Our flagship site is Linnunsuo, a 110-hectare restored wetland. Home to over 195 species of birds, mammals like wolverine, otter and moose, and occasionally visited by 100,000 geese at a time, Linnunsuo has emerged a national symbol for re-wilding efforts in Finland. Re-wilding Finland is a trademark owned by Snowchange with the purposes of advancing community-based and -controlled national efforts.
We have formed a strategic partnership with Rewilding Europe and the Gaia Foundation to expand and seek new solutions to the worst threats of our century: climate change and loss of biodiversity. We will accomplish that using scientifically sound methods, but respecting and being guided by the traditional knowledge of the villages where our actions will take place.
Linnunsuo is also the second ICCA – in this case a community-controlled area. It was registered in early 2018. Linnunsuo also is a 88-hectare strict IUCN protected area under national conservation measures. It is co-managed so that a limited harvest of water birds is possible by Selkie hunters. Additionally the hunters contribute to the control of invasive species such as mink and raccoon dogs in the area.
Linnunsuo is a part of the Jukajoki river basin and next to Kylmäsuo marshmire, which still contain intact nature. A special feature of the area is the iron sulphates in the soil, which once dried form acidic discharges. Up until the early 20th century both oral and written histories indicate that the levels of ecological disturbance remained fairly low or took place in the context of subsistence farming, fisheries and the small-scale harvest of timber.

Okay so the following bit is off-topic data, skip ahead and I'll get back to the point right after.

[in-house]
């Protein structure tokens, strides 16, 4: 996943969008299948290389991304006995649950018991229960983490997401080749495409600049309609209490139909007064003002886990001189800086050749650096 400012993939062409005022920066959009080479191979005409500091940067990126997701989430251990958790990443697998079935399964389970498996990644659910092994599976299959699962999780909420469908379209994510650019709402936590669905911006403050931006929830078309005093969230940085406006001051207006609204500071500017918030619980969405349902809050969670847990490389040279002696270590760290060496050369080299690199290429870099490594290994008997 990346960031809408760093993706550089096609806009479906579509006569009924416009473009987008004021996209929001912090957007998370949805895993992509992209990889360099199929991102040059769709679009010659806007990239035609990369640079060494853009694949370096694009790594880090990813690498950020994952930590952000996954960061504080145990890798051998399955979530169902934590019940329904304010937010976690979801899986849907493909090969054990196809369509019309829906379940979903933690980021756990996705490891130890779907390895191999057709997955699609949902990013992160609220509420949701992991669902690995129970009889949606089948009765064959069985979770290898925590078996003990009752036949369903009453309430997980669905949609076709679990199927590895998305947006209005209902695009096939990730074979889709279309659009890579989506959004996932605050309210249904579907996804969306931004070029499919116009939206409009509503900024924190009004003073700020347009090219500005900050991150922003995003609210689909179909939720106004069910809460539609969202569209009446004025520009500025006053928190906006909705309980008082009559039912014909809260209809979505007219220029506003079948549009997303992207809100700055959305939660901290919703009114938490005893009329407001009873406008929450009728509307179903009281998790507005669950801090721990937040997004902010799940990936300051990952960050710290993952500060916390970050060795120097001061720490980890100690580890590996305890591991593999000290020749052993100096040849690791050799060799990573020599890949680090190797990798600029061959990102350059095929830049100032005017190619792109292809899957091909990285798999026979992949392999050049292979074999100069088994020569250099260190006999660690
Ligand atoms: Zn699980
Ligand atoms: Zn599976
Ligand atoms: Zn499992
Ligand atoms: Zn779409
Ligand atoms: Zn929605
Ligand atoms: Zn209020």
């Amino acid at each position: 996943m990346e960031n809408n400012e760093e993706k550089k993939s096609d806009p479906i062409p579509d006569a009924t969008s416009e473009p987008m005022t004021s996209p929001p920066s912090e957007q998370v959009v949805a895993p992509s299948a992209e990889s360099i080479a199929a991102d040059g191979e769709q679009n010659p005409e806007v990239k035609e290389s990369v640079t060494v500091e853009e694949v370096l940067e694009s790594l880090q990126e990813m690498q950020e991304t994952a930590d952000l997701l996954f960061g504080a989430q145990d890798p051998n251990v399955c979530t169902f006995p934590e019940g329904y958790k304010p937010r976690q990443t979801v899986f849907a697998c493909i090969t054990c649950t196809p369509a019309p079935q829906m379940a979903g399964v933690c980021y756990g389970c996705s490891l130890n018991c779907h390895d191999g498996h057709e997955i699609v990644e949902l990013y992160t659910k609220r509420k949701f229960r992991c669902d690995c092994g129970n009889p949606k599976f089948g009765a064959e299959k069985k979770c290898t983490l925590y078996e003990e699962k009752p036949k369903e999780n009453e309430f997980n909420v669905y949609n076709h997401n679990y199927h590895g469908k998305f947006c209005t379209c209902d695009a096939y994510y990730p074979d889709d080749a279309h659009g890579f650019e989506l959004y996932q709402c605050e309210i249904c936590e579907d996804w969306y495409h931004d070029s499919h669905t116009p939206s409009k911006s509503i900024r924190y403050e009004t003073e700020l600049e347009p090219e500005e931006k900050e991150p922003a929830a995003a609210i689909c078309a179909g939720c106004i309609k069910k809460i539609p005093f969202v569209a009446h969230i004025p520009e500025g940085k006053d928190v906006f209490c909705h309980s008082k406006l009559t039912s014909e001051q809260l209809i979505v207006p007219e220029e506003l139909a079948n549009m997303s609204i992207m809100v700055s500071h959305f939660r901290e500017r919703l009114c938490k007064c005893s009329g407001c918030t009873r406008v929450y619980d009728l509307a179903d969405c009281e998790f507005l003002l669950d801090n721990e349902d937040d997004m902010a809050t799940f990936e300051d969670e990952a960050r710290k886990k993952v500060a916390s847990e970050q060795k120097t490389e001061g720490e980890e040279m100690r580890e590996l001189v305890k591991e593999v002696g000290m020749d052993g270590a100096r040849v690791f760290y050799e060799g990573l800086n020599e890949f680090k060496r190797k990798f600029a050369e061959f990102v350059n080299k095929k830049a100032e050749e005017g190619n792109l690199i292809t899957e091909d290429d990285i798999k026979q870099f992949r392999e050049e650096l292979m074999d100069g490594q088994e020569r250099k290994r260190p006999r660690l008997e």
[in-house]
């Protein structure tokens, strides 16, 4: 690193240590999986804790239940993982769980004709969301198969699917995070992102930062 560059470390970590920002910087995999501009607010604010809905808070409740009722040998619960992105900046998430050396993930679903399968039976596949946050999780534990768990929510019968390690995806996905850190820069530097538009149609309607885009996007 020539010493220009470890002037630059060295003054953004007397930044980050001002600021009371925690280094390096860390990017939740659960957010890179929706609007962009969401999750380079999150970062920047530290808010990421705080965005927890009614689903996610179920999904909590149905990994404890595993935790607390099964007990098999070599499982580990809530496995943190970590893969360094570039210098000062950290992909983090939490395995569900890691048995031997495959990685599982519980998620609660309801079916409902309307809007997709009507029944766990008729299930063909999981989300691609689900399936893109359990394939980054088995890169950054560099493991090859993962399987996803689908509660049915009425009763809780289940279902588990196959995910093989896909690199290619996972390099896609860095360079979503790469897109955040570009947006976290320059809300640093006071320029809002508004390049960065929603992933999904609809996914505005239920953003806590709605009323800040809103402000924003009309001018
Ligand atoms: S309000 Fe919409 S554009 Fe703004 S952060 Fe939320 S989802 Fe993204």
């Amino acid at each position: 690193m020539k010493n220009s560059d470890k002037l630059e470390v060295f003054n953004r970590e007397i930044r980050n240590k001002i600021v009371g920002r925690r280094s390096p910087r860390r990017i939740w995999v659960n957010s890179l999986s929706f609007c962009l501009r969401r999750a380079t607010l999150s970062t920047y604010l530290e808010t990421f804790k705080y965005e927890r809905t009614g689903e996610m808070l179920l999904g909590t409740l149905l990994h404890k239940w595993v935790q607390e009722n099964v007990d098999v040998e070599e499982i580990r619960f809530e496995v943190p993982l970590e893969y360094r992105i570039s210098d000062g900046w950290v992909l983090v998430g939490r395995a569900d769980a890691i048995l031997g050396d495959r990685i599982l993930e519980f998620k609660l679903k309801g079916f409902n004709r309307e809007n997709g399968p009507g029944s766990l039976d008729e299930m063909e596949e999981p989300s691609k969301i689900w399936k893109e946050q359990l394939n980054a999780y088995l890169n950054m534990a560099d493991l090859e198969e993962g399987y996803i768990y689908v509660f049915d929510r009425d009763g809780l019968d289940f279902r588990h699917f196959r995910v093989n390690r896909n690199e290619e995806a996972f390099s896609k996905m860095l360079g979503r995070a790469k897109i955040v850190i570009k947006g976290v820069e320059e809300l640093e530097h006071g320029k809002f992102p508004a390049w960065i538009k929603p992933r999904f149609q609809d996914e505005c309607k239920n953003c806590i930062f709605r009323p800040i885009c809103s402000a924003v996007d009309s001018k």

The 120 hectare Linnunsuo marsh-mire was purchased by VAPO for peat production in the early to mid-1980s. Prior to this the marsh-mire had been partially ditched as a part of the state forestry programmes. The site was seen as a ‘vacant space’ for development at the time. Selkie village council was in favour of the development (in the early 1980s). Landowners were not invited to the process. Residents remember that VAPO purchased the lands ‘cheaply’ and indicated that if the landowners would not sell they would be ‘forced to sell’. Peat production on the site continued from the 1980s to 2010. A turning point came in the summer 2010 when an acidic discharge was released from the VAPO site, which killed the fish in Jukajoki River. This led the company to stop their operations.
In 2011 VAPO decided to install a man-made wetland unit, 120 hectares, to control the acidic discharges and organic loading. Between 2012 and 2016 the Linnunsuo wetland developed also into a nationally relevant bird habitat; especially for waders. During the open season the area is visited daily by bird-enthusiasts. The area is co-managed so that Selkie hunters can harvest a few ducks and geese after 15 September when most of the waders have departed for migration.
“The Jukajoki restoration project is a symbol of major importance that crystallizes some of the biggest issues of our century…The Jukajoki Project and the future of Linnunsuo deserve an international attention and could constitute the starting point of new way of taking care of Nature.“ – Laventure and Scherer, 2017